“I’m absolutely not burned out,” says Michael Groden over the phone from his home in Toronto as he prepares for a run on a warm day in June. At 67, the distinguished James Joyce scholar was officially retiring in a matter of weeks. There had been “a couple of parties,” as well as papers to sign to remind him that he wouldn’t return to teaching at Western University in the fall, as he has for the past 38 years.
He likes that he’s leaving while he feels energetic and in good form. It’s particularly meaningful for a man who was diagnosed with Stage 4 melanoma at age 32 and who has confounded his doctors by living, working and remaining healthy beyond any predictions given to him back in 1982. Whatever he had to prove, he proved long ago.
“I have no regrets,” says Dr. Groden about his decision to retire now, although he is sad that his position as a professor of early 20th-century literature will not be replaced. He’s finishing a memoir and looking forward to travelling and continuing to research the writer who has inspired him since he first read the novel Ulysses at age 19.
Dr. Groden is hardly alone in working beyond the once standard retirement age of 65. At Western, the number of faculty choosing not to retire at 65 has risen steadily since the lifting of the mandatory age requirement in 2006. Today, 95 of Western’s 1,100 professors – close to 10 percent – are older than 65, and 21 of these are in their 70s.
That reflects what’s happening at most universities as well as larger social trends. In 2012, Statistics Canada reported that 24 percent of Canadians aged 65 to 69 were still in the workforce, compared with 11 percent in 2000. That percentage is bound to keep rising with shifting economic and social forces and as the age to receive federal old-age benefits moves to 67 from 65.
The truth is, we are healthier and living longer than any previous generation. With an arbitrary age limit no longer in place, the decision about when, why and how to leave the workforce has become a highly personal one. More of us want to continue working in later life because we genuinely enjoy what we do and still feel the passion and energy to do it.
And, of course, financial considerations play a large role in any decision to retire, or not. More people have children in their mid-to-late 30s and older, meaning they are putting their offspring through university when they themselves are homing in on retirement age. Female academics, in particular, may have inadequate pensions because of delayed or interrupted career paths, and they argued strongly for abolishing mandatory retirement at age 65 when the issue was debated in provincial legislatures. For faculty with defined-contribution or hybrid pension plans, stock market performance can help determine the timing of retirement. After stock markets plunged in 2008, University Affairs documented the trend to delay retirement the following year, finding that at many universities, from a third to half of faculty were choosing to delay retirement once they reached age 65.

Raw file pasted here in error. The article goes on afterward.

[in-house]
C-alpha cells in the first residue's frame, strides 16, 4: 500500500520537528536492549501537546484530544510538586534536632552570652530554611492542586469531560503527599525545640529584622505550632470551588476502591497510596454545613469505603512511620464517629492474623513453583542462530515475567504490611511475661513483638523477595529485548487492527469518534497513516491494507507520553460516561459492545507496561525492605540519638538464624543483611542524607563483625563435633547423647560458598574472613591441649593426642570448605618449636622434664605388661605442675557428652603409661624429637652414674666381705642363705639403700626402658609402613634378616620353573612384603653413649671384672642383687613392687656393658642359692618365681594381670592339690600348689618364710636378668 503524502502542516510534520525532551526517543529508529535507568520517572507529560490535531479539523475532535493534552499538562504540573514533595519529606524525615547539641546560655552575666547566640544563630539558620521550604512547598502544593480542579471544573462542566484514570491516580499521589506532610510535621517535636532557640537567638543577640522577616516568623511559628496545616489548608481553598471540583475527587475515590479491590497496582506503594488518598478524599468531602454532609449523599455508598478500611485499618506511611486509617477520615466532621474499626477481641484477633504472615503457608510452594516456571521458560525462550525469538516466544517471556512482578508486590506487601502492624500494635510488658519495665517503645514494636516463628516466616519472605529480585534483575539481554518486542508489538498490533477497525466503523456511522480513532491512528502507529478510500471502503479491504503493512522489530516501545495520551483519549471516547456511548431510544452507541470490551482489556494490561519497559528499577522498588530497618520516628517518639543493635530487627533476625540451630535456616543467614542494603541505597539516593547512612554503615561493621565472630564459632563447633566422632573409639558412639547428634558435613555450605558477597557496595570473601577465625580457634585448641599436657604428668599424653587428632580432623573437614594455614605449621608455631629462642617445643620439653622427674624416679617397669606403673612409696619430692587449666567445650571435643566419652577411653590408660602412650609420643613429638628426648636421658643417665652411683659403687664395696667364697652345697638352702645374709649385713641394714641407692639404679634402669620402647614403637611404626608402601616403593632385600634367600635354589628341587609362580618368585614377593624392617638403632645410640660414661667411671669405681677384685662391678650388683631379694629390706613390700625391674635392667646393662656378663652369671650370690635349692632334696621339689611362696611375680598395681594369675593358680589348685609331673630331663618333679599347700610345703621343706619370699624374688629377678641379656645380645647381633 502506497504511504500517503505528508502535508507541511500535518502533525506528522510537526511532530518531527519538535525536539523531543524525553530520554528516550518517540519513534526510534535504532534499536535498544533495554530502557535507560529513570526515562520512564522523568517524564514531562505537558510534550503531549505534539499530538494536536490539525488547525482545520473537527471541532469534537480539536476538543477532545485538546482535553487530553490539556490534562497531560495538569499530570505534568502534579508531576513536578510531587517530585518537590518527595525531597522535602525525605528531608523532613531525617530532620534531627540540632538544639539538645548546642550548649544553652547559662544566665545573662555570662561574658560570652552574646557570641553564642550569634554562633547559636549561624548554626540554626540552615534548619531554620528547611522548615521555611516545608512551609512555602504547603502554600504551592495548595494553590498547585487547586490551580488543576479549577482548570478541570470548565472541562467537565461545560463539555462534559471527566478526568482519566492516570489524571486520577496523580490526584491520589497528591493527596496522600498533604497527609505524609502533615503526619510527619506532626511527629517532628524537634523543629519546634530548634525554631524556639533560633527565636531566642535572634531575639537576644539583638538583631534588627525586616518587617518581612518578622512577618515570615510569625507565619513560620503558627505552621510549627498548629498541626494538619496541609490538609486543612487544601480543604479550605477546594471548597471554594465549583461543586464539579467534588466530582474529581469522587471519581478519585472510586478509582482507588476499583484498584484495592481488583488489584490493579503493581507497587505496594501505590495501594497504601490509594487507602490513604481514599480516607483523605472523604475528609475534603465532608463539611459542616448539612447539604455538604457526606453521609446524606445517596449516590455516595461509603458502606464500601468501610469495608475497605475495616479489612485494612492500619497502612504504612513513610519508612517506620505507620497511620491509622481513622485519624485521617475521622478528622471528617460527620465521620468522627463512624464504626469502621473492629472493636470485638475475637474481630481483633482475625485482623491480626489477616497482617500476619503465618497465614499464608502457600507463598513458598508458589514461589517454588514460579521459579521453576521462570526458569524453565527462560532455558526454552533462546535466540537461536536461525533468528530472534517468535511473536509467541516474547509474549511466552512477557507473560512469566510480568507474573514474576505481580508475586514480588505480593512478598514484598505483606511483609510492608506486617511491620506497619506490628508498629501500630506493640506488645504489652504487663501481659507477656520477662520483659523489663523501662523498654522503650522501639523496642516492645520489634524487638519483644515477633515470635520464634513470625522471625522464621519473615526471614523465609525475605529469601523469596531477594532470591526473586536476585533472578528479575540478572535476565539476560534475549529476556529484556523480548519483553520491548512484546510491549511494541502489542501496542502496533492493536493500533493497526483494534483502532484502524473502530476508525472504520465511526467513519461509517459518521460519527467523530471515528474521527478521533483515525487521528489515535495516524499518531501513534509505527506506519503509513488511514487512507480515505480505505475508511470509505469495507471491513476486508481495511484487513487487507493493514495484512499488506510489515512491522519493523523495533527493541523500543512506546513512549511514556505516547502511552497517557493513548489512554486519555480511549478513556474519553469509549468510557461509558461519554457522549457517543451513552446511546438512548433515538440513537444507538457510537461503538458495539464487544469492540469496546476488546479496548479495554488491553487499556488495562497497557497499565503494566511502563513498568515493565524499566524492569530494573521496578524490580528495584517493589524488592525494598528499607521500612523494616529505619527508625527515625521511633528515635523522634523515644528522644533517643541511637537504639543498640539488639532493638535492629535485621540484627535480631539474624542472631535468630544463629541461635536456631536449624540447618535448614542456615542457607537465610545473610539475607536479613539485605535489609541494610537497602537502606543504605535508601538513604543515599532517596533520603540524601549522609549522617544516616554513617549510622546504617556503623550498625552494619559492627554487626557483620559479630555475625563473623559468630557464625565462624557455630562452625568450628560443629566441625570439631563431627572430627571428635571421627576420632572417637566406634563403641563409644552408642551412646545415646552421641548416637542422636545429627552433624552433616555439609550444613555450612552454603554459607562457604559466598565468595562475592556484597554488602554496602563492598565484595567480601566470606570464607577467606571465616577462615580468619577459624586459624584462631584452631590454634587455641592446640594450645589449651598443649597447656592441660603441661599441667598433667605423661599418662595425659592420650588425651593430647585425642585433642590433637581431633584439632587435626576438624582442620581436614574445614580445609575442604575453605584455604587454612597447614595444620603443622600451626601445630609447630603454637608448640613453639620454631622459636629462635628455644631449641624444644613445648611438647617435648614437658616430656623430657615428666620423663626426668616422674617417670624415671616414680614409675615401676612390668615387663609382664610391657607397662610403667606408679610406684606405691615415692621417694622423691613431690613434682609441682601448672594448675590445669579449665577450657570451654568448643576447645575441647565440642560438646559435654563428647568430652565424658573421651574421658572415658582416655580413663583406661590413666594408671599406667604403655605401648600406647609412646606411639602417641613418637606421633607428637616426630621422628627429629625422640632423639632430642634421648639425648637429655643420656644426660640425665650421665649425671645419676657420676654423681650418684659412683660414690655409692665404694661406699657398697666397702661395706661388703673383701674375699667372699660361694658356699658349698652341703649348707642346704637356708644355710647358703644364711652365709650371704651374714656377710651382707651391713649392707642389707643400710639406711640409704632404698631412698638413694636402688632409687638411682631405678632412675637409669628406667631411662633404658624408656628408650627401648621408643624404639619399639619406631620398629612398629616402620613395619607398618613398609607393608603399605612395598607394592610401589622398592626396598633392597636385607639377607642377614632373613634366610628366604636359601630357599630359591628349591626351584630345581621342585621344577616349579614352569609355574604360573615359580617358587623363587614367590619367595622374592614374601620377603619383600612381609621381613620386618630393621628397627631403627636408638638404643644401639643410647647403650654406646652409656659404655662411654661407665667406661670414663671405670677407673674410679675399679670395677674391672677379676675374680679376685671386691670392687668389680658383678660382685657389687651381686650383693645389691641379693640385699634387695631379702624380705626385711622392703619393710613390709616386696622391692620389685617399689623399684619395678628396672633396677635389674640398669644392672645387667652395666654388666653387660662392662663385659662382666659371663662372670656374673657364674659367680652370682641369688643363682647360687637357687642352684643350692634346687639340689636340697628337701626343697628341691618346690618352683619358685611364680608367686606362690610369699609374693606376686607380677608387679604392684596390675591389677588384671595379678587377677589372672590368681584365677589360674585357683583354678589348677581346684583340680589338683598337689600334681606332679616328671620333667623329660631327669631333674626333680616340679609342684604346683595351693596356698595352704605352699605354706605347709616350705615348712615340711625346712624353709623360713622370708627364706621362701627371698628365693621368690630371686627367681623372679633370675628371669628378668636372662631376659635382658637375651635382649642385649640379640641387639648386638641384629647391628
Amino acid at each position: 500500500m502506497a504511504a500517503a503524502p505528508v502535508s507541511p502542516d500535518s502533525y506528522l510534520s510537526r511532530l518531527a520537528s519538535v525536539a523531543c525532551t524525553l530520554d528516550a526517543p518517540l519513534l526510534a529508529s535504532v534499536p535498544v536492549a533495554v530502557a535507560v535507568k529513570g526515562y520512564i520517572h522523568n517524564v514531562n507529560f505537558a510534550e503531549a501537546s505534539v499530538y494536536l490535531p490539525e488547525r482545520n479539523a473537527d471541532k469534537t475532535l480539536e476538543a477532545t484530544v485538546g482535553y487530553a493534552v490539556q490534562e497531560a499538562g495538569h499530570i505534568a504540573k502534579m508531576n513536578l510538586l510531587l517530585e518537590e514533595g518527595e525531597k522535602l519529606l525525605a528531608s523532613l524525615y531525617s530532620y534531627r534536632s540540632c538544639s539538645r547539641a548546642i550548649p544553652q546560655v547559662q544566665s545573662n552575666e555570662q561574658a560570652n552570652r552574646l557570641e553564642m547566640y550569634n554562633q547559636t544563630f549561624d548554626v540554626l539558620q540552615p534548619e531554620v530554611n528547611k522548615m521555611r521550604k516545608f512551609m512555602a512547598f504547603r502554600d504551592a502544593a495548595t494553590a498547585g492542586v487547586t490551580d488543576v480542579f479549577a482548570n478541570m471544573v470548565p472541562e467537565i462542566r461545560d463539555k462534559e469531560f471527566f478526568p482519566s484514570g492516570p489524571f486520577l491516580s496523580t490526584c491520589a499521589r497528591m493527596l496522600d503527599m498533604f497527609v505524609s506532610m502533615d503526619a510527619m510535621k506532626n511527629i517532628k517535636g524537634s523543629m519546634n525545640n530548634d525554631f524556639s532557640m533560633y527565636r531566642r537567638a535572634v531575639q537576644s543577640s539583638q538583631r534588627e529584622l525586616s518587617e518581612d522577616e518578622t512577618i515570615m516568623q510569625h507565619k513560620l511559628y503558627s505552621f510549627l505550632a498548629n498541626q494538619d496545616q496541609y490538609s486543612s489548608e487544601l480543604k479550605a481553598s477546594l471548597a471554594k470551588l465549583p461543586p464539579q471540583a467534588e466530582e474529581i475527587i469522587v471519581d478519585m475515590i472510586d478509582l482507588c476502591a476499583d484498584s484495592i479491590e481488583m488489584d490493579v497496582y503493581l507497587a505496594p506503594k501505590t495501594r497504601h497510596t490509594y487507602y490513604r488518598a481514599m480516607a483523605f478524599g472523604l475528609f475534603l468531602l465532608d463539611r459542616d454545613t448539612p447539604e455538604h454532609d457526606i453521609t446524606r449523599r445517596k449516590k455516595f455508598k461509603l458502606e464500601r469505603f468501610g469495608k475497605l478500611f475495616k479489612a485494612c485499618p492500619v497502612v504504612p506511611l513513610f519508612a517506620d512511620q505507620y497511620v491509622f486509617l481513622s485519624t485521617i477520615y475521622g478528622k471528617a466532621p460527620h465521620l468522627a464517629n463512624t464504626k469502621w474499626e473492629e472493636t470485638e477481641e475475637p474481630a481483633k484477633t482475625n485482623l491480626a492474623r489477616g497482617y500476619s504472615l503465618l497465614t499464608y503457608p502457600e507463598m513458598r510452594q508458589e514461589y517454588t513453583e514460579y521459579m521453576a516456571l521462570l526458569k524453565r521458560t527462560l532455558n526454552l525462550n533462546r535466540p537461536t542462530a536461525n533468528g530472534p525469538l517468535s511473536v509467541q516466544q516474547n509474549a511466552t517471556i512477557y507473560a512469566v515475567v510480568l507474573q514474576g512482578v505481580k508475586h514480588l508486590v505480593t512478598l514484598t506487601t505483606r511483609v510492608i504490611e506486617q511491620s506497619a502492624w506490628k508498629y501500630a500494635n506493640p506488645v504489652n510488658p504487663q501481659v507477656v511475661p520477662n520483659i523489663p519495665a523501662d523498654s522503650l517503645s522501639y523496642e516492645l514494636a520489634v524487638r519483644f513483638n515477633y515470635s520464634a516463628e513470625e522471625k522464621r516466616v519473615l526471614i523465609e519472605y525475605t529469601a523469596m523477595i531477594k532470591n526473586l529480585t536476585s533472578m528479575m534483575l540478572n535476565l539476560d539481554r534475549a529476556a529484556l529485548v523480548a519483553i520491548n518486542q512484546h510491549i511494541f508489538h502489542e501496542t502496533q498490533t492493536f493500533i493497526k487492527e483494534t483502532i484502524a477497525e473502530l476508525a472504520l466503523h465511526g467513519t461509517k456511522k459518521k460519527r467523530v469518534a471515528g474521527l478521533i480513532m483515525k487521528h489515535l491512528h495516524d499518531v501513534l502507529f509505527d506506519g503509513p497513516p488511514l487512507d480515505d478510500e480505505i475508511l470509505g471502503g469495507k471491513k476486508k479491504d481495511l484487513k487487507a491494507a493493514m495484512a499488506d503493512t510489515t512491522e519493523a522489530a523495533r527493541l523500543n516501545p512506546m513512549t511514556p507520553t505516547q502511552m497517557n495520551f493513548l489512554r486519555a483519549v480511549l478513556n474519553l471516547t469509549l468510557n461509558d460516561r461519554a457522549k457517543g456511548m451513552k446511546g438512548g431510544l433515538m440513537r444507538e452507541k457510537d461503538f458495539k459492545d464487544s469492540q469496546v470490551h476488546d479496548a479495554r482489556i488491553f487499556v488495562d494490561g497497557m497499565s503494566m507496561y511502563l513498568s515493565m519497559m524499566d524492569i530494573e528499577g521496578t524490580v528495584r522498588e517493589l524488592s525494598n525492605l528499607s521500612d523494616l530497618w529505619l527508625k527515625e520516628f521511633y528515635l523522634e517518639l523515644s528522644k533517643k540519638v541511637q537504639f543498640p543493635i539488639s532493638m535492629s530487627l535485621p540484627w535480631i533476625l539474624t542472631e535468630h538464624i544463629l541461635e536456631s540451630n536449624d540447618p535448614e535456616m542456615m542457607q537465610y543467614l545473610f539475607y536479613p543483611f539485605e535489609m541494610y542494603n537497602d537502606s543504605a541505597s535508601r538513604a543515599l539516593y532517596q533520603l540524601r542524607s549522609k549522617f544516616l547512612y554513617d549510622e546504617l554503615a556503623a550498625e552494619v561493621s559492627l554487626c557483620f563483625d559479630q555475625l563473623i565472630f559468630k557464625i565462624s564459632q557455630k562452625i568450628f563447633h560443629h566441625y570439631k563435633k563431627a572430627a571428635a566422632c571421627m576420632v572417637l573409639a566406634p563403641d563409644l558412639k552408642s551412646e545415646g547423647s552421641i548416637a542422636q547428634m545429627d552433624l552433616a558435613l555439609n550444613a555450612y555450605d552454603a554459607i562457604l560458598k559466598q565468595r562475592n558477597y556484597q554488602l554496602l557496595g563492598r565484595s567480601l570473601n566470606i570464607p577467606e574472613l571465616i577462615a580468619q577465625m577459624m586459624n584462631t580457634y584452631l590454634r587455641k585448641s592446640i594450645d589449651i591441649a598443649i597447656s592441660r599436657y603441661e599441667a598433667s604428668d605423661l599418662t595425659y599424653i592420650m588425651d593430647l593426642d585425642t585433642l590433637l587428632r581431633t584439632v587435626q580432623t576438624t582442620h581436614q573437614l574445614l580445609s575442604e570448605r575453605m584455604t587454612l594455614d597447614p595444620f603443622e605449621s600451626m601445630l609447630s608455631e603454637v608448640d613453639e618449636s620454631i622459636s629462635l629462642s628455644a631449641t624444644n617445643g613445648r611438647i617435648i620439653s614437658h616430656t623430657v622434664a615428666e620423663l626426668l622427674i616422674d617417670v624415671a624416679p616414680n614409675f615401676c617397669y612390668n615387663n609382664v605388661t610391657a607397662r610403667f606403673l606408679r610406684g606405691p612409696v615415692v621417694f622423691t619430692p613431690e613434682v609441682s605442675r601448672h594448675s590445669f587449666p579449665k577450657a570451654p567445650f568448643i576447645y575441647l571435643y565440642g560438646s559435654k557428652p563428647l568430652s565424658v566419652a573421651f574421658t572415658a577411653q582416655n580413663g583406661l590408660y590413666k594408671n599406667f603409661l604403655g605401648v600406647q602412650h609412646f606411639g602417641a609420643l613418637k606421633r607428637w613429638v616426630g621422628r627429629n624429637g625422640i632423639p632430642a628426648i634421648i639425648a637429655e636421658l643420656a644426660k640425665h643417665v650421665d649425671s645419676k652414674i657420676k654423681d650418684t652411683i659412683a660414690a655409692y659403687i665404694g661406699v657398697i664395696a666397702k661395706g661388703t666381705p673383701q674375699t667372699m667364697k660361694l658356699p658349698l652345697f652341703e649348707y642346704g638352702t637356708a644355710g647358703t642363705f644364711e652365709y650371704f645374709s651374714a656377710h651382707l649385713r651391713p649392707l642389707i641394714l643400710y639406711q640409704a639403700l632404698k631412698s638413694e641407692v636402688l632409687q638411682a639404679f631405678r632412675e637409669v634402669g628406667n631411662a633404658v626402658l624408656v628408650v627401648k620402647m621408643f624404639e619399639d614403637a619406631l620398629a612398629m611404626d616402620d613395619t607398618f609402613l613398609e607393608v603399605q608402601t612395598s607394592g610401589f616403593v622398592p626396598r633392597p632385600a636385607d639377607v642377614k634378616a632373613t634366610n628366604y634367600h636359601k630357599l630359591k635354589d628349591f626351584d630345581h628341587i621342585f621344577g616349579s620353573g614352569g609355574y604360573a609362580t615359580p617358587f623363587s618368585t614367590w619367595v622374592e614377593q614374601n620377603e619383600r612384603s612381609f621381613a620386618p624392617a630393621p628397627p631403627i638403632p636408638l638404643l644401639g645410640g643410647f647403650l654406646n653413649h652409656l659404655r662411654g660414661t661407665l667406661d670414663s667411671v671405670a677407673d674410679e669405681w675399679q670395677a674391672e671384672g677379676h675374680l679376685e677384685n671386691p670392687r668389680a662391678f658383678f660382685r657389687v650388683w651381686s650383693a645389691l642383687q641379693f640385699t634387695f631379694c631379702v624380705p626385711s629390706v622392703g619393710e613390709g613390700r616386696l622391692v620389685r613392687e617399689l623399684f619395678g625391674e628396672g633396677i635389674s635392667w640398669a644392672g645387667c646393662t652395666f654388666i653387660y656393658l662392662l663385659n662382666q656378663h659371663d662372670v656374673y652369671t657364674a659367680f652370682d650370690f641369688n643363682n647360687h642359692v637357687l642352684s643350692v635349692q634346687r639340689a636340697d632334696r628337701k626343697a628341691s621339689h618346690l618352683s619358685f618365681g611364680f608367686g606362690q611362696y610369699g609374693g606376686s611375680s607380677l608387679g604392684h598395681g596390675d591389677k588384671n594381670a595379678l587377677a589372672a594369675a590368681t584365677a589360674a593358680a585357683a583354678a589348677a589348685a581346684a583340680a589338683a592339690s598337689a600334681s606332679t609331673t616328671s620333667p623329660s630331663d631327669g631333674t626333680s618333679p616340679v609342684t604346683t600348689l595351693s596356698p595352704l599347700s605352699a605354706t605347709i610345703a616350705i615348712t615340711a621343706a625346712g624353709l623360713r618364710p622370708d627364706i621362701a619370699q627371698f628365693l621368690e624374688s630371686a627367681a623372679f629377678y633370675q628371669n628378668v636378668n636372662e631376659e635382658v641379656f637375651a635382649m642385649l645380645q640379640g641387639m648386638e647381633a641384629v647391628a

The implications of these decisions, both culturally and financially, are huge. “The salary bill is increasing every year,” says Alan Weedon, vice-provost, faculty, planning and policy, at Western. The “salary mass” for the 10 percent of professors who are choosing to delay retirement is close to $20 million; a similar percentage of entry-level faculty salaries would cost half that figure, he says.
The trend is necessarily changing the way that universities spend their budgets for faculty salaries, already a sore point for younger academics aspiring to be hired full time. Ideally, university departments maintain a balance of new, mid-career and senior faculty. In 2010, according to Statistics Canada, roughly 20 percent of Canadian faculty were under 40 and nearly 20 percent were older than 60.
“Many faculty over 60 do not have the energy they did 20 years earlier,” observes Glenn Cockerline, as he contemplates his own retirement next year, at 65, from the faculty of education at Brandon University. “I think we become pessimistic and inclined to say ‘No, we can’t do that’ to new ideas. You need younger faculty to say ‘Wait a minute, why can’t we do that?’”